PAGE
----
Specificity of cognitive biases in patients with current depression and remitted depression and in patients with asthma

Psychol Med. 2010 May;40(5):815-26. doi: 10.1017/S0033291709990948. Epub 2009 Sep 1.


Background: Previous studies have demonstrated a specific cognitive bias for sad stimuli in currently depressed patients; little is known, however, about whether this bias persists after recovery from the depressive episode. Depression is frequently observed in patients with asthma and is associated with a worse course of the disease. Given these high rates of co-morbidity, we could expect to observe a similar bias towards sad stimuli in patients with asthma.

Method: We therefore examined cognitive biases in memory and attention in 20 currently and 20 formerly depressed participants, 20 never-depressed patients diagnosed with asthma, and 20 healthy control participants. All participants completed three cognitive tasks: the self-referential encoding and incidental recall task, the emotion face dot-probe task and the emotional Stroop task.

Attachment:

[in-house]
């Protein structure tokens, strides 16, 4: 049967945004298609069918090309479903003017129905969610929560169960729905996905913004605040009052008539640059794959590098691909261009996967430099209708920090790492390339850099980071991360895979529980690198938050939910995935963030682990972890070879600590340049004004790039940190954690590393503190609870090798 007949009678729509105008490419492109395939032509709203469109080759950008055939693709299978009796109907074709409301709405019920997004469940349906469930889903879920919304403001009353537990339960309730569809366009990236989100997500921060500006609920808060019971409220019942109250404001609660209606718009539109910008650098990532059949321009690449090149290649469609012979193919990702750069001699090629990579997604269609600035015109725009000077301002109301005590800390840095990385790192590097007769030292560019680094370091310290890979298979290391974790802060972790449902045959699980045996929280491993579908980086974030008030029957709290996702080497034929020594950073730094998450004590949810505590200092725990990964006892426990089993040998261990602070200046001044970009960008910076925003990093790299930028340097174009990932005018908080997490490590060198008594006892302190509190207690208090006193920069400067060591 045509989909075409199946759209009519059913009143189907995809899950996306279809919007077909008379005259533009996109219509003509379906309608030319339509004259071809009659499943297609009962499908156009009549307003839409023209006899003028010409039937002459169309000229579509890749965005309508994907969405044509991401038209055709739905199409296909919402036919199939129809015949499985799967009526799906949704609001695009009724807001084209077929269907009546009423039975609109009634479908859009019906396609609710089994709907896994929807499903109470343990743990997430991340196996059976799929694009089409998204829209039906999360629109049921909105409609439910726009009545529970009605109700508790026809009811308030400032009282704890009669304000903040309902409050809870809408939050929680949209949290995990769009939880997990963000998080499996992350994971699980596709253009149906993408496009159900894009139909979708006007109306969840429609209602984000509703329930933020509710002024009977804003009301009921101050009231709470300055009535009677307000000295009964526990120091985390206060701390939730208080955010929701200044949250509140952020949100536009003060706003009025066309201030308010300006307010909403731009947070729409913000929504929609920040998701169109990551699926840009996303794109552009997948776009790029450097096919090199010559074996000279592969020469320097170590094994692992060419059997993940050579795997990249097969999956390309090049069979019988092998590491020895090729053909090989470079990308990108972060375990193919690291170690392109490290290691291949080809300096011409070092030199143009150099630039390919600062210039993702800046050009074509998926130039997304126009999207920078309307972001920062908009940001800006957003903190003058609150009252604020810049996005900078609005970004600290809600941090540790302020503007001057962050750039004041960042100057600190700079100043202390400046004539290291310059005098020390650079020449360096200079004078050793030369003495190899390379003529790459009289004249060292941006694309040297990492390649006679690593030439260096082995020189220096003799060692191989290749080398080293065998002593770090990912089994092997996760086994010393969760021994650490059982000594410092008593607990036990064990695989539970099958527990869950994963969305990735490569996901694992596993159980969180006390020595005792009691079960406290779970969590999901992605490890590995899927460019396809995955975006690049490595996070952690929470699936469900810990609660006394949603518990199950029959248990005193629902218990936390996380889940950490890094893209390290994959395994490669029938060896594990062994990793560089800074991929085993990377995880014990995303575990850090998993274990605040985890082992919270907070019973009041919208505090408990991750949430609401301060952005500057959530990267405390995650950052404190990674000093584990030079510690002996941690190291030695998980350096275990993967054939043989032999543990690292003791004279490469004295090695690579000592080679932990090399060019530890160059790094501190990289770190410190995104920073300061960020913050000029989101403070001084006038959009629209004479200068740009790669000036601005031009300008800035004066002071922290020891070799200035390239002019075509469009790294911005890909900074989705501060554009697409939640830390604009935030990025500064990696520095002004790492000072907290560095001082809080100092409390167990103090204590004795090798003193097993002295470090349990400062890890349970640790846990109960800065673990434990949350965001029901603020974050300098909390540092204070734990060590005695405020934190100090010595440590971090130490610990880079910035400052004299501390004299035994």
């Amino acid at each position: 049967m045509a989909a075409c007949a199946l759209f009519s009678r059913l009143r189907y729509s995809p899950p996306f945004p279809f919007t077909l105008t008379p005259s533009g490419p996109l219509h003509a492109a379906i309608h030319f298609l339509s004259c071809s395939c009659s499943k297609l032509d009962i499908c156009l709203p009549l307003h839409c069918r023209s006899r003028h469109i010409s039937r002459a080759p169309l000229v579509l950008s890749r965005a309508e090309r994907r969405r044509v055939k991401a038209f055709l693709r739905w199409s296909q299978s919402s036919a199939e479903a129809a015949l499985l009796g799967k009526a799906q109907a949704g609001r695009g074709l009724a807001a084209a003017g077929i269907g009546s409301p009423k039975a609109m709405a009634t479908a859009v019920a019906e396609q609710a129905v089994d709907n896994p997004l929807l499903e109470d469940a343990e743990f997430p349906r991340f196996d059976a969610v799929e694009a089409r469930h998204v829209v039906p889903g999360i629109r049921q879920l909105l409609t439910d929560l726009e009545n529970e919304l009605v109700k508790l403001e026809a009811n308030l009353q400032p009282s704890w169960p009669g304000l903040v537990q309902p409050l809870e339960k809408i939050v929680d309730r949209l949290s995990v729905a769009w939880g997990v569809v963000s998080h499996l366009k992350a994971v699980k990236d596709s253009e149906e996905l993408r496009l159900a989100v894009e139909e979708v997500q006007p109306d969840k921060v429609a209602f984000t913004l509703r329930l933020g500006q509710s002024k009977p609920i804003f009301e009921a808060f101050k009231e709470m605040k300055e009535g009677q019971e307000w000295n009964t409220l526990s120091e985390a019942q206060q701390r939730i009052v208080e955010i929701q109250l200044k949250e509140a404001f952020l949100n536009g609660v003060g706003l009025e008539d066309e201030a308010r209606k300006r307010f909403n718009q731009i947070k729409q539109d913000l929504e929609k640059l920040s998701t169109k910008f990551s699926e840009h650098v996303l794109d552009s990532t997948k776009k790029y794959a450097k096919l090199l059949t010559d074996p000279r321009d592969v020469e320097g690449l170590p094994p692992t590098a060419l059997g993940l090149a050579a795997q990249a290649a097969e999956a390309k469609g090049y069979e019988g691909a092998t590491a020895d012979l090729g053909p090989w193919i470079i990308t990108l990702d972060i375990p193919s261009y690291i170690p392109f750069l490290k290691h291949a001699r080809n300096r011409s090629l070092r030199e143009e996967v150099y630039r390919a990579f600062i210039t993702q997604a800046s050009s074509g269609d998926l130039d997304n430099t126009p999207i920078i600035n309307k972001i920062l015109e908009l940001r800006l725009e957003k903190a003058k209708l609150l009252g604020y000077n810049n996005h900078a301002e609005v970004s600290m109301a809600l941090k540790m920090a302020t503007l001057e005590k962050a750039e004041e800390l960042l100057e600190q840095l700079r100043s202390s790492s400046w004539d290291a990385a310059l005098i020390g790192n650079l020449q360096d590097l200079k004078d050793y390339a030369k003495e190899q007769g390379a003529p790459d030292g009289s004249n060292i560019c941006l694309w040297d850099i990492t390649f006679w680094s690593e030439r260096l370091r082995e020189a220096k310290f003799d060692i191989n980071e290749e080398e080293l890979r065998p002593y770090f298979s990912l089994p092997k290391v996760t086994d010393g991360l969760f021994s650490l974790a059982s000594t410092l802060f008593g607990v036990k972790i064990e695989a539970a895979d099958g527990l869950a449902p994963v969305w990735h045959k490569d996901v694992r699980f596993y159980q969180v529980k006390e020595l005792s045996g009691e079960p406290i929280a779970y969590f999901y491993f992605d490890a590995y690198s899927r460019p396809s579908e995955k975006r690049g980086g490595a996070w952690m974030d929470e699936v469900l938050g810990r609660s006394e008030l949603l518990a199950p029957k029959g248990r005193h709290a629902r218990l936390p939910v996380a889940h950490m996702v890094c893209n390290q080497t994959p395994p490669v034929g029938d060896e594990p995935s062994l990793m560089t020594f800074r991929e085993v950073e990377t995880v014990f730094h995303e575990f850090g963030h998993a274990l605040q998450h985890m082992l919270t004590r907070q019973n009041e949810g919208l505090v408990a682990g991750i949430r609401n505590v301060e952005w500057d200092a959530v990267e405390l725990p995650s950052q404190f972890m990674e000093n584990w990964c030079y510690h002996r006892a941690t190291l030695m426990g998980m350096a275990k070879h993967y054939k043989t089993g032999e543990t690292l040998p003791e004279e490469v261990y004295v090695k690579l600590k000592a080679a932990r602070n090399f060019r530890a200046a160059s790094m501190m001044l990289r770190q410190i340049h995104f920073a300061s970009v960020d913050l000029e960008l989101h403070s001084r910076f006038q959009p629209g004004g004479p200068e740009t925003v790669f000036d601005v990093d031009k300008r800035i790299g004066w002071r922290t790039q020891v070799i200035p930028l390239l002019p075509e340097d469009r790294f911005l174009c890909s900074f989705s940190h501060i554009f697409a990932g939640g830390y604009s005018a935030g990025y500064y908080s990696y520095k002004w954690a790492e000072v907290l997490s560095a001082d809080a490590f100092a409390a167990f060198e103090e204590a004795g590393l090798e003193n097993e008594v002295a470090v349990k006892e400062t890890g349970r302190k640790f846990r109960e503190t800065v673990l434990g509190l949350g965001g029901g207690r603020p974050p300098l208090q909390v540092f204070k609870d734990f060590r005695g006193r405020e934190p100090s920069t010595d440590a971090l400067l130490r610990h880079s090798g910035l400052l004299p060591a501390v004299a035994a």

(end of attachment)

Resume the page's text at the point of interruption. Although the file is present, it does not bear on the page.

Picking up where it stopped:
Results: Compared with healthy participants, currently and formerly depressed participants, but not patients with asthma, exhibited specific biases for sad stimuli.

Conclusions: These results suggest that cognitive biases are evident in depression even after recovery from an acute episode but are not found in never-depressed patients with asthma.

Publication types

  • Research Support, Non-U.S. Gov't

MeSH terms

  • Adult
  • Arousal
  • Asthma / psychology*
  • Attention*
  • Cognition*
  • Depressive Disorder, Major / diagnosis
  • Depressive Disorder, Major / psychology*
  • Emotions*
  • Female
  • Humans
  • Male
  • Mental Recall*
  • Middle Aged
  • Orientation
  • Pattern Recognition, Visual*
  • Personality Inventory
  • Reaction Time
  • Self Concept
  • Semantics
  • Stroop Test*
  • Verbal Learning